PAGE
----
In order to understand the form and function of the modern day office it is important to first establish a basic understanding of its origins and evolution. So, let’s rewind all the way back to Classical Antiquity. Trade was just beginning, forming a flow of capital. The word “officium,” (Latin for “service, duty, ceremony,” a contraction of “opificium:” “to make/do,” a derivative of ops, opis: “power, ability, resources”) came into being in order to define the occupations and locations of record keeping that developed to track trade and the flow of commerce. Thus emerged the first indoor workplaces, communal spaces where social hierarchies were in control: monasteries where scriptures were copied, city centers and halls where scribes recorded government proceedings and rulings, and trade spaces where commerce was conducted. In the High Middle Ages this led to the inception of medieval chanceries: writing offices that were responsible for the production of official documents.
Up until the early 1500s in the Western world, power and status were affiliated with the church. It was run by the educated, whose rulebook and main learning tool at the time was the Bible. As essentially the first international corporation, the church dominated control over money, power and literacy. Then, with Cosimo de Medici’s rise to power in Italy came the separation of the church, government/military and commerce. In order to consolidate and assert his administrative control of Florence’s various committees, agencies and guilds Cosimo ensured the construction of the Uffizi (“offices” in Italian). This building’s sole purpose was to house the daily administrative operations of his Florentine magistrates. It gave him a centralized house of power where he kept all his administrative and judiciary personnel and information at his fingertips.
It wasn’t until the early 1700s in England that the first purpose-built office space was constructed. The 1726 Ripley Building of the Royal Navy and the 1729 East India House continued the theme of physicalizing centralized administration. Their internal layouts were open floor plans for all the workers and one office from which the supervisor could observe them. This reflected the growing trends toward more companies affiliated with trade gaining capitalist power and operating as mini hierarchies under their roofs, focused on efficiency and productivity.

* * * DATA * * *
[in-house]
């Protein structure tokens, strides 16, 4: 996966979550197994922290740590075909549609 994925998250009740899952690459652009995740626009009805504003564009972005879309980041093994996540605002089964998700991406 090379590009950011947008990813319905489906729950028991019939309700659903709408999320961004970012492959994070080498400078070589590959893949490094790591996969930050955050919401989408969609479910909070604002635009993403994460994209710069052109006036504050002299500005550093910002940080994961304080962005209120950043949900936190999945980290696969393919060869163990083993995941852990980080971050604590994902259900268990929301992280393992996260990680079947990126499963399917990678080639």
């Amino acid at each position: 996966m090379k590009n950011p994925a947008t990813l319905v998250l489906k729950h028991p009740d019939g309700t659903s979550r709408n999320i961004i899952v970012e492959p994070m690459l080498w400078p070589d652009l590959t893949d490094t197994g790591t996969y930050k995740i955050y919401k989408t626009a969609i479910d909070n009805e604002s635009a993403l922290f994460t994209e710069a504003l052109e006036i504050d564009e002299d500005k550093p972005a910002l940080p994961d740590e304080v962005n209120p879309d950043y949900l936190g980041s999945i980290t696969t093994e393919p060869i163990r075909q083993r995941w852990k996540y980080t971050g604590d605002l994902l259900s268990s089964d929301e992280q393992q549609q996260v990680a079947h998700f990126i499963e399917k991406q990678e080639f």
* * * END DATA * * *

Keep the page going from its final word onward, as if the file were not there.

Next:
The concept of excess for profit and trade, which fueled capitalist motives, corresponded to society’s cultural advancements and practices of the time: rationalism, empiricism and scientific management. The expansion of these phenomena was assisted by the Enclosure Acts, which enforced privatization of land and transitioned rural areas from sustenance farming on common lands to a monoculture approach with a goal for profit.
Simultaneously, the Industrial Revolution of the mid-1700s to the mid-1800s marked technological advances and cultural changes with the increase of banking, insurance, retail, petroleum, telegraphy, the steam engine and the spread of the railroad. The growth of technology and industry plus the privatization of land drew people to urban areas, searching for work; there was an increase in demand and supply of urban labor. This was a major change in the way people lived. Survival, which once meant working the land in one’s community, became factory work, where a supervisor was in control of the money needed for food and housing. Much of civilization transitioned from laboring outdoors with the elements to repetitive mechanical work indoors or clerical proceedings. There was a need for clerks to transact business on paper records, and offices were provided for them to create and house those transactions. The 1880s brought with them not only the invention of the telephone and the typewriter but also that of the elevator. This, combined with the use of steel as a reliable building material, allowed for the construction of taller buildings and more standardized office spaces.
Power was no longer an attribute assigned by God to a ruler or invested in a clergyman; it became a mark of progress and a characteristic of the factory supervisor and company manager. Gods of industry and the office began to irrevocably change work environments, societies and cultures.
“Escribano” by Jean Le Tavernier – . Licensed under Public Domain via Commons – https://commons.wikimedia.org/wiki/File:Escribano.jpg#/media/File:Escribano.jpg-